Photo by Schnaible
CDPH has updated its “Statement on Building Dampness, Mold, and Health,” (2011) to say:
- CDPH has concluded that the presence of water damage, dampness, visible mold, or mold odor in schools, workplaces, residences, and other indoor environments is unhealthy.
- They recommend against measuring indoor microorganisms or using the presence of specific microorganisms to determine the level of health hazard or the need for urgent remediation. Rather the CDPH strongly recommends addressing the mold problem quickly by
CDPH’s position is based on the current consensus among scientists and medical experts that:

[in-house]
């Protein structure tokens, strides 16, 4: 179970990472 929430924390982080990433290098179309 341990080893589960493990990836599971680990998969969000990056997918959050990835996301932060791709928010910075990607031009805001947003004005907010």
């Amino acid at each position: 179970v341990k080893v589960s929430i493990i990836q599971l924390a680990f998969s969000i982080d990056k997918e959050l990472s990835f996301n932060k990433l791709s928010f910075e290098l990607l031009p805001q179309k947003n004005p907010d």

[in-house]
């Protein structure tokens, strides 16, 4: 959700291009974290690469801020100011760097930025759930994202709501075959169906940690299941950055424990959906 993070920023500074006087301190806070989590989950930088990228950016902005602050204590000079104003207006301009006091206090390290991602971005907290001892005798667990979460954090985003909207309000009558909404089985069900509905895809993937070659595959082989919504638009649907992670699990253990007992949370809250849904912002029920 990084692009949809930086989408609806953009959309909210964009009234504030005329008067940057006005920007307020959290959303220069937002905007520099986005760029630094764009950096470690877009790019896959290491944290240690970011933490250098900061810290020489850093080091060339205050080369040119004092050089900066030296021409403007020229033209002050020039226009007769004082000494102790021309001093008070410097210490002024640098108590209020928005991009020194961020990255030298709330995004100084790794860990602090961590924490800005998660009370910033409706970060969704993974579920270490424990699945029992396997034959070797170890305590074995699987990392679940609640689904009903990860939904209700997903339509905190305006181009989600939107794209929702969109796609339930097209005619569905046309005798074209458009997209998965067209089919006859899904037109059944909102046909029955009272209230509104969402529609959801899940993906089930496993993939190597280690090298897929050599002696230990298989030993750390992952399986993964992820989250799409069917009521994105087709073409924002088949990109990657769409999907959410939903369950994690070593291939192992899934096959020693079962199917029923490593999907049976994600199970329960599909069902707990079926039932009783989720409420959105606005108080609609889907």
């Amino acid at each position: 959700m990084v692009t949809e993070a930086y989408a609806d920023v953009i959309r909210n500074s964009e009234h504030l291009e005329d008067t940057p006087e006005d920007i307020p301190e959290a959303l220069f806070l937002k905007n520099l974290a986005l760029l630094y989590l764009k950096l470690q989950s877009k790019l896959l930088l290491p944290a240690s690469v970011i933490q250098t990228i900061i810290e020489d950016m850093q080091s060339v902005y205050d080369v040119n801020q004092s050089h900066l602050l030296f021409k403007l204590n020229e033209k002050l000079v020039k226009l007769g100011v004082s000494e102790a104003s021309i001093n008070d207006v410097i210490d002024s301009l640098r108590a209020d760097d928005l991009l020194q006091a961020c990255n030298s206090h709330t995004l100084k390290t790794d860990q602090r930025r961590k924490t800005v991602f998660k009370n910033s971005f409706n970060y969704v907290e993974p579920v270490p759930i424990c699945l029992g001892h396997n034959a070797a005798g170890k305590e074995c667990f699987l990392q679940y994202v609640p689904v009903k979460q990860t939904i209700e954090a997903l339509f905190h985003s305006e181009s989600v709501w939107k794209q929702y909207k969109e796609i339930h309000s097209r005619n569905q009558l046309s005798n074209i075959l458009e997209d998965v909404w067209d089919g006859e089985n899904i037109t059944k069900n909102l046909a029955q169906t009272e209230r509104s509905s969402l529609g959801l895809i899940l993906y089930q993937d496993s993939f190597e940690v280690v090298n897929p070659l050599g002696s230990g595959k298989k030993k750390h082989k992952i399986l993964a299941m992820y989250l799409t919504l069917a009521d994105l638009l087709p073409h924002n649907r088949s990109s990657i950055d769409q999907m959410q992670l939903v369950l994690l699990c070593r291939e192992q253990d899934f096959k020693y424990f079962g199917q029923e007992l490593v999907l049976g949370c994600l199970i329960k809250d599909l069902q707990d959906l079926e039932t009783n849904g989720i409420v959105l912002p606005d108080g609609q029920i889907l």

- Visible water damage, damp materials, visible mold, and mold odor indicate an increased risk of respiratory disease.
- The traditional methods used to measure mold exposure do not reliably predict health risks.
- The differentiation of some molds as “toxic molds” that are especially hazardous to healthy individuals is not justified by available evidence.
- The most important steps in dealing with indoor dampness or mold are to identify the source of moisture and take the necessary steps to make repairs to stop them, dry or remove damp materials, and clean or remove moldy materials.